What is horticultural grit? It’s not only a good question, but exactly what we’ll be exploring in this blog! In short, it’s small, washed or treated stone particles, typically 1-4mm in size, although it can measure up to 6mm. With a neutral pH, it can lend itself to various uses. This also makes it popular for making up potting mixes and can be used commercially to make potting mixes more free draining. It can also be added to heavy clay soils to open them up and improve drainage and aeration.
In this blog, we’ll look at how horticultural grit is made and its various uses in more detail.
What makes up horticultural grit
Let’s start with the base elements. Typically, it is made from crushed granite or limestone. These types of rock are preferred, as they more naturally break down into pieces with angular edges. This gives it a greater surface area despite its small size, enabling better drainage.
Angular, quartzite stone is also a popular choice for horticultural grit, although this is more typically used for decorative applications. This is because it has an attractive range of colours, including maroon, white, brown, and pink. Many gardeners choose it to decorate pots holding cacti or alpines, where drier conditions are more favourable. Its aesthetic qualities are enhanced when wet, making it equally popular for decorating rockeries, water features, and ponds.
Clean and neutral
Horticultural grit is washed thoroughly to remove all elements of lime, and this is a key part of what defines horticultural grit. Having a neutral pH is important for its use in soil. With a neutral pH, it can be used in any soil type without making it more acidic or alkaline unintentionally.
Why use horticultural grit
Horticultural grit can also be used to improve soil structure. The angular surfaces and slight variations in size and shape help create small pockets in the soil, which are essential for holding air and water. It’s an ideal product for opening up heavy clay soils and helps reduce clumping in sticky clay soils too.
You’ll also find it a very popular product with gardeners because it is easy to rake and work with and is a versatile, excellent value material that is extremely long lasting.
How to use horticultural grit
Adding horticultural grit to your compost can also stop the soil sticking together and enables excess water to freely drain away. Alternatively, mixing one-part loam to one-part horticultural grit, and one-part leaf mould or coir, makes for an ideal planting mix for a rockery or rock garden. For aquatic planting in ponds, applying a thin layer of horticultural grit to the top of the plant container will prevent fish from stirring up the soil. And if you’re growing seeds in trays, adding a fine sprinkling of grit will prevent them from drying out as they germinate.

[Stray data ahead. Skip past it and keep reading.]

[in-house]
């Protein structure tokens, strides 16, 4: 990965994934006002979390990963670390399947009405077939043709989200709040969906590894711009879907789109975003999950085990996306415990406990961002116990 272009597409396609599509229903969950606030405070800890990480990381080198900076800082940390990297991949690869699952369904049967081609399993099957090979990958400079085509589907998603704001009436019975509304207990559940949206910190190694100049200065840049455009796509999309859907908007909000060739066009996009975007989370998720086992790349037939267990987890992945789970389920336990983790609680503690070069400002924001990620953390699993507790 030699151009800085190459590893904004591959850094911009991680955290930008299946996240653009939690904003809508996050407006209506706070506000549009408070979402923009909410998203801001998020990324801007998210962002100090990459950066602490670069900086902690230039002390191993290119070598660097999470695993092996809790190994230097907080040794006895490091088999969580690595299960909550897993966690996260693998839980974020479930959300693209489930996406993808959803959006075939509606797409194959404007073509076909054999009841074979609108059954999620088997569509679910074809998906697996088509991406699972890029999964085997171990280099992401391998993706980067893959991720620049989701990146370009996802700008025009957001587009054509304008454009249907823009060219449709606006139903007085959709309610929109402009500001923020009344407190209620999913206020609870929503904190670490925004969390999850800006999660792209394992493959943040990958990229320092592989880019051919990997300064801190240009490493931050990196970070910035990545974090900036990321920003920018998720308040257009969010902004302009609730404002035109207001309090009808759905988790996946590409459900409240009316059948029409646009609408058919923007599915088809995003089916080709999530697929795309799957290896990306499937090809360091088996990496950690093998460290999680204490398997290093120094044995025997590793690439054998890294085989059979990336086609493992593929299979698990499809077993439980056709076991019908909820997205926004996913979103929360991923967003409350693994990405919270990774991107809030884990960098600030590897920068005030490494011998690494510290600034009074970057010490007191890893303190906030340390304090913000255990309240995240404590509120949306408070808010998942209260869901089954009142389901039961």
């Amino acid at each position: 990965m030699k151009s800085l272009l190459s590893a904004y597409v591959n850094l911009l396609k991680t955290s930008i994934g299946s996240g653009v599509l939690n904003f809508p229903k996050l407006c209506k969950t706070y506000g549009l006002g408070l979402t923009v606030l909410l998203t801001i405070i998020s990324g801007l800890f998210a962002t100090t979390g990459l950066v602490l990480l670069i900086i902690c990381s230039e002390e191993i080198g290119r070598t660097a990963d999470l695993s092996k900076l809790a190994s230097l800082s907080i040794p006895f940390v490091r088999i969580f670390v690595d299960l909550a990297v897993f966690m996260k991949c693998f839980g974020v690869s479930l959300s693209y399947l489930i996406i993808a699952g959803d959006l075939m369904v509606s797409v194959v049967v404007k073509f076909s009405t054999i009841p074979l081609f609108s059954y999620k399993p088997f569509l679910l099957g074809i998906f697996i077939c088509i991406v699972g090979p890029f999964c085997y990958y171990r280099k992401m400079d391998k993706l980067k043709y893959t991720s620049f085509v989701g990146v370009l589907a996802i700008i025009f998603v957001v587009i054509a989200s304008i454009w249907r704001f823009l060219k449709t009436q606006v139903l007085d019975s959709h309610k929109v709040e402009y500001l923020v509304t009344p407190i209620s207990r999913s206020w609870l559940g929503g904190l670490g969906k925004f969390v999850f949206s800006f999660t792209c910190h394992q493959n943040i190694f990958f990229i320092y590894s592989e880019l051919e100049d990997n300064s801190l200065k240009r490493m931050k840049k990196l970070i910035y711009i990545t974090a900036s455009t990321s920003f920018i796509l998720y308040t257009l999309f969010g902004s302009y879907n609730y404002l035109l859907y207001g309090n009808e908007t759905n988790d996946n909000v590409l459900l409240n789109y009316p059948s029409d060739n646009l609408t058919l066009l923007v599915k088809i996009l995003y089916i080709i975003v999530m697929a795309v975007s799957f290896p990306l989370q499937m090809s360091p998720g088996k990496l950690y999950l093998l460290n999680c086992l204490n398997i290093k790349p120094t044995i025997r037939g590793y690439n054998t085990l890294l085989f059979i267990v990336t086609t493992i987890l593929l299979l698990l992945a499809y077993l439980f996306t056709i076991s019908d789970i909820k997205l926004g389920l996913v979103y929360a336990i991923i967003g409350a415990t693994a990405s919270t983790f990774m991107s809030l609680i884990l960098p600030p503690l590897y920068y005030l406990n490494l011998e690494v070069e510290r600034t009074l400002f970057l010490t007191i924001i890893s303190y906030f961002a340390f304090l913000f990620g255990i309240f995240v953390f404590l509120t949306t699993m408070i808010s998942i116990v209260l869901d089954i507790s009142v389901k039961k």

As we mention above, it is also popular with those who grow alpines. This is because these types of plants are typically native to rocky soils in sunny locations, conditions that can easily be replicated with containers and the help of horticultural grit. For alpine planting, use equal parts compost and horticultural grit and fill to within 12cm of the container’s rim. Level off around your plant, then finish with an even top layer of grit to help prevent leaves from rotting.
It can also be used to build a scree garden. Screes occur in mountainous areas, and a scree bed/garden simply attempts to emulate these natural features. In nature, they are created by the freezing and thawing of rock faces, which then breaks down into material of varying sizes. This loose material reduces the angle of steepness of a mountainside over time too. However, when creating a scree garden, the focus is on preventing water loss and inhibiting weeds from germinating. For similar reasons, smaller horticultural grit can also be used to top-dress borders, potted plants, and hanging baskets.
The scree will be used to replace the subsoil and creates a layer the topsoil can sit on. For a scree garden, you should be looking to create a topsoil made up of two parts topsoil, two parts horticultural grit, and one-part horticultural or sharp sand. You can also top dress your scree garden with a further layer of dressing grit, approximately 3-4cm deep.
Alternatives to horticultural grit
Outside of the UK, especially in the US and Continental Europe, horticultural grit is a less defined product, and often difficult to get hold of. Many gardeners and landscapers choose to simply use sharp sand in its place. This has been treated in a similar way, having been washed and graded, and is suited for many of the same applications – enabling better drainage and soil aeration.
For this reason, sharp sand is also known as horticultural sand, coarse sand, or quartz sand. Pea shingle and decorative stone chippings also make for an acceptable alternative, especially when being used for more aesthetic applications.
The important thing is not to get too bogged down with the nitty gritty – pun intended. There are a wide range of different sized horticultural grits available on the market and from garden centres, but they almost all do the same job. And they are almost always washed, graded pieces of fragmented stone used to enhance drainage. Anything sized between 2-4mm is fine for general use. But as always, you can choose what best suits your garden and plant types best. If you’re not sure, the Corker team are always on hand to give the best possible advice. Get in touch today if you’d like further advice or would like to know more about our range of horticultural grit and sand.Tags: Aggregates, Corker Outdoor, Crushed Stone, Gardening, Gardening Tips, Grit, Horticultural Grit, Scree, Scree Gardens, Sub-base, Sub-grade